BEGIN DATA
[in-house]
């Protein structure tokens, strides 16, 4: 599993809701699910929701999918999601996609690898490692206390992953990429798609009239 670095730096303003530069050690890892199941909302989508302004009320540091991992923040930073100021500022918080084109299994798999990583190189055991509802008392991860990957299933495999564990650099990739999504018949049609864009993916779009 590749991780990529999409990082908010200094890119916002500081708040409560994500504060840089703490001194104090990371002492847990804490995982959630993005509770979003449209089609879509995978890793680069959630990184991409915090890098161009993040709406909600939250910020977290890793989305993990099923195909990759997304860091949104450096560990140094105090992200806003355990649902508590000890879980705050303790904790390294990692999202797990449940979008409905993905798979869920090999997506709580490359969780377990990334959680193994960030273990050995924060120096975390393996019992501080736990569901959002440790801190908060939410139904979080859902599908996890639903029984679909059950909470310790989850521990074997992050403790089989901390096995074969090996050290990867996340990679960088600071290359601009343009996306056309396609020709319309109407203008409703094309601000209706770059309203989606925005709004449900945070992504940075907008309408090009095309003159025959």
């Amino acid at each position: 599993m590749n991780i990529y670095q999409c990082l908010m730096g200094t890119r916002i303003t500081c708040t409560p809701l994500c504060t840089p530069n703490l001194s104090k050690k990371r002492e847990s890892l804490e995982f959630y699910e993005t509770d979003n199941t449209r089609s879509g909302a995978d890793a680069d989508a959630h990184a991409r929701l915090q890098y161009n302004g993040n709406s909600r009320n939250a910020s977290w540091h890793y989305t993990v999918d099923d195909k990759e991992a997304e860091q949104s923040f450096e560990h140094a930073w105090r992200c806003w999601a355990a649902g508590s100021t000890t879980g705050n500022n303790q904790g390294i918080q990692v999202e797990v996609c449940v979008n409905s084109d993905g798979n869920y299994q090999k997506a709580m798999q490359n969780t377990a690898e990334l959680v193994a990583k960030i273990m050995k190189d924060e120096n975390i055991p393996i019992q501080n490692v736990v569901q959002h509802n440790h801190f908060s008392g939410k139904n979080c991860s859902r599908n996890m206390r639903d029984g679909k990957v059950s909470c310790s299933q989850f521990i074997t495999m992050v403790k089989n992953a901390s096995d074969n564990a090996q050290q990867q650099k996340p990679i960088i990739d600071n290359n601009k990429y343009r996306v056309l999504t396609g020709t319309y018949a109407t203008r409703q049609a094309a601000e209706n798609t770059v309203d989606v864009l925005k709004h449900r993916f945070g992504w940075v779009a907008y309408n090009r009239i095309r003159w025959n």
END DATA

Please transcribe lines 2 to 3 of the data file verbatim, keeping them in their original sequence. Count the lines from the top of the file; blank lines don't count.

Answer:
């Protein structure tokens, strides 16, 4: 599993809701699910929701999918999601996609690898490692206390992953990429798609009239 670095730096303003530069050690890892199941909302989508302004009320540091991992923040930073100021500022918080084109299994798999990583190189055991509802008392991860990957299933495999564990650099990739999504018949049609864009993916779009 590749991780990529999409990082908010200094890119916002500081708040409560994500504060840089703490001194104090990371002492847990804490995982959630993005509770979003449209089609879509995978890793680069959630990184991409915090890098161009993040709406909600939250910020977290890793989305993990099923195909990759997304860091949104450096560990140094105090992200806003355990649902508590000890879980705050303790904790390294990692999202797990449940979008409905993905798979869920090999997506709580490359969780377990990334959680193994960030273990050995924060120096975390393996019992501080736990569901959002440790801190908060939410139904979080859902599908996890639903029984679909059950909470310790989850521990074997992050403790089989901390096995074969090996050290990867996340990679960088600071290359601009343009996306056309396609020709319309109407203008409703094309601000209706770059309203989606925005709004449900945070992504940075907008309408090009095309003159025959």
């Amino acid at each position: 599993m590749n991780i990529y670095q999409c990082l908010m730096g200094t890119r916002i303003t500081c708040t409560p809701l994500c504060t840089p530069n703490l001194s104090k050690k990371r002492e847990s890892l804490e995982f959630y699910e993005t509770d979003n199941t449209r089609s879509g909302a995978d890793a680069d989508a959630h990184a991409r929701l915090q890098y161009n302004g993040n709406s909600r009320n939250a910020s977290w540091h890793y989305t993990v999918d099923d195909k990759e991992a997304e860091q949104s923040f450096e560990h140094a930073w105090r992200c806003w999601a355990a649902g508590s100021t000890t879980g705050n500022n303790q904790g390294i918080q990692v999202e797990v996609c449940v979008n409905s084109d993905g798979n869920y299994q090999k997506a709580m798999q490359n969780t377990a690898e990334l959680v193994a990583k960030i273990m050995k190189d924060e120096n975390i055991p393996i019992q501080n490692v736990v569901q959002h509802n440790h801190f908060s008392g939410k139904n979080c991860s859902r599908n996890m206390r639903d029984g679909k990957v059950s909470c310790s299933q989850f521990i074997t495999m992050v403790k089989n992953a901390s096995d074969n564990a090996q050290q990867q650099k996340p990679i960088i990739d600071n290359n601009k990429y343009r996306v056309l999504t396609g020709t319309y018949a109407t203008r409703q049609a094309a601000e209706n798609t770059v309203d989606v864009l925005k709004h449900r993916f945070g992504w940075v779009a907008y309408n090009r009239i095309r003159w025959n």